Spawar commander to retire by summer

The flag officer who has helped lead the Navy through its shipboard systems modernization program plans to retire by the summer of 2001.

Rear Adm. John Gauss, commander of the Space and Naval Warfare Systems Command in San Diego, said he has not submitted his retirement letter yet but has spoken with senior service officials about retiring by the summer after more than three years at Spawar.

Rear Adm. Kenneth Slaght, the vice commander for Spawar who has worked in the command for 10 years, is Gauss' most likely replacement. Gauss has told Spawar officials that he wants Slaght to replace him.

Gauss was in New Orleans Thursday for a change-in-command ceremony for what was formerly called the Naval Reserve Information Systems Office — it's now the Space and Naval Warfare Systems Command Information Technology Center.

Gauss has 8,000 people under his command and oversees the Navy's portion of the Defense Message System and the Global Command and Control System-Maritime program, among other initiatives.

Gauss pushed Navy officials to aggressively deploy the service's Information Technology for the 21st Century program (IT-21). This took shape as the shipboard systems modernization program that gave the fleet Asynchronous Transfer Mode networks and Microsoft Corp.'s Windows NT 4.0 as a desktop and server standard.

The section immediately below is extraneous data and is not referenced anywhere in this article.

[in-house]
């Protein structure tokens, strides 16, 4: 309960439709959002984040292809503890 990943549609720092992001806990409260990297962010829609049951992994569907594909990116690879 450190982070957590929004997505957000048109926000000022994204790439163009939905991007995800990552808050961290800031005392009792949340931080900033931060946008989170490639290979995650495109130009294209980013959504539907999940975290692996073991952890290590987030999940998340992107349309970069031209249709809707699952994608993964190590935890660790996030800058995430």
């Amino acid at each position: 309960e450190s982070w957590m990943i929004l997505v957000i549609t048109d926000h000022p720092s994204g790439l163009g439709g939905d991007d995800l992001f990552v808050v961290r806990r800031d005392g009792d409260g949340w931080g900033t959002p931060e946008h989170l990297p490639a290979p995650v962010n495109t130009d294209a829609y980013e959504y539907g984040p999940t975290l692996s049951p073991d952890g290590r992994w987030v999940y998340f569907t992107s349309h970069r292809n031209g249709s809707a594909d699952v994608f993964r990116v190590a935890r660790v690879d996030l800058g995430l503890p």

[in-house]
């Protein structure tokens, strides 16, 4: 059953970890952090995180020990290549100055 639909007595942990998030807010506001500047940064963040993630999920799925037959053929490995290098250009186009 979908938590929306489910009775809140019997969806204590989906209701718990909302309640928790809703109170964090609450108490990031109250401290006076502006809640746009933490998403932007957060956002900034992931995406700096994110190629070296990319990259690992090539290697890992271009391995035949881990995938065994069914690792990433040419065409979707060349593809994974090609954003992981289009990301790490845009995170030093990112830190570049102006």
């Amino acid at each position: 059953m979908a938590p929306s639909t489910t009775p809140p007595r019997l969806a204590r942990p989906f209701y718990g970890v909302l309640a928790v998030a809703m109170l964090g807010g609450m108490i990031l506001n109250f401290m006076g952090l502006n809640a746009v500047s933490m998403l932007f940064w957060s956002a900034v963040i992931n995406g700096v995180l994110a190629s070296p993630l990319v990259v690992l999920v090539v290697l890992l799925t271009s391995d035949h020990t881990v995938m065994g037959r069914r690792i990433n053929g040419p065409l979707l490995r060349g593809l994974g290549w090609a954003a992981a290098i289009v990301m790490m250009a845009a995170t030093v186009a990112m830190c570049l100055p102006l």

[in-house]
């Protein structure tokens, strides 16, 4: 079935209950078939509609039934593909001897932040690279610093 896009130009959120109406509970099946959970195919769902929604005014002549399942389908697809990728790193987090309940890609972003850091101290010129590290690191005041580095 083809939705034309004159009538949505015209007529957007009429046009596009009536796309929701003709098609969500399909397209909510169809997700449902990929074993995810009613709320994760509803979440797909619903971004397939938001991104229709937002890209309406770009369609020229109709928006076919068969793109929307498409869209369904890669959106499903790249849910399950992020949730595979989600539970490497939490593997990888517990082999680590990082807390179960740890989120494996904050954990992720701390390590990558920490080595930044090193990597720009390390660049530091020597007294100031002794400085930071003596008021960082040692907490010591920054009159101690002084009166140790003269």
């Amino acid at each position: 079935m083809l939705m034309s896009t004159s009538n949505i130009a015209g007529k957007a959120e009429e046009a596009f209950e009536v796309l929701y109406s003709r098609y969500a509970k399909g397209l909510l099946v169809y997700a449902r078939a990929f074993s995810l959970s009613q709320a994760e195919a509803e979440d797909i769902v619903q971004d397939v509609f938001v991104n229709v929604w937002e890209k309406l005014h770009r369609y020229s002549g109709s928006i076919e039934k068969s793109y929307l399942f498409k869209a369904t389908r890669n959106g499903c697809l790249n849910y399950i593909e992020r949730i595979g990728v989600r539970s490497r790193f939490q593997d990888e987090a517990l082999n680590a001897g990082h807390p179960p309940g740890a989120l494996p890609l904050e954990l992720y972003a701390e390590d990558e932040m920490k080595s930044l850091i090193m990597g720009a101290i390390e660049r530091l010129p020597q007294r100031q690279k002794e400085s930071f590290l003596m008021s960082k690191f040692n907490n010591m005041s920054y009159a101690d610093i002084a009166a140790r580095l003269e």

If it weren't for the aggressive schedule of the 1997 program, only 8 percent of the Navy's 300 ships would have IT-21 equipment, said Lt. Cmdr. Greg Geisen, who pointed out that 78 percent of the ships now have IT-21 gear.

Gauss had pushed to make what became the Navy Marine Corps Intranet a Spawar-run program rather than an outsourced procurement. Now, Gauss' command provides much of NMCI's engineering and project management support.

If pushed to make a post-Navy career decision, Gauss said he would trade on the stock market each morning and golf in the afternoon. "That is really what I would do," he said during an interview. However, he said that if he could take over a start-up company with a small capitalization that had exclusively commercial customers, he would consider the opportunity.

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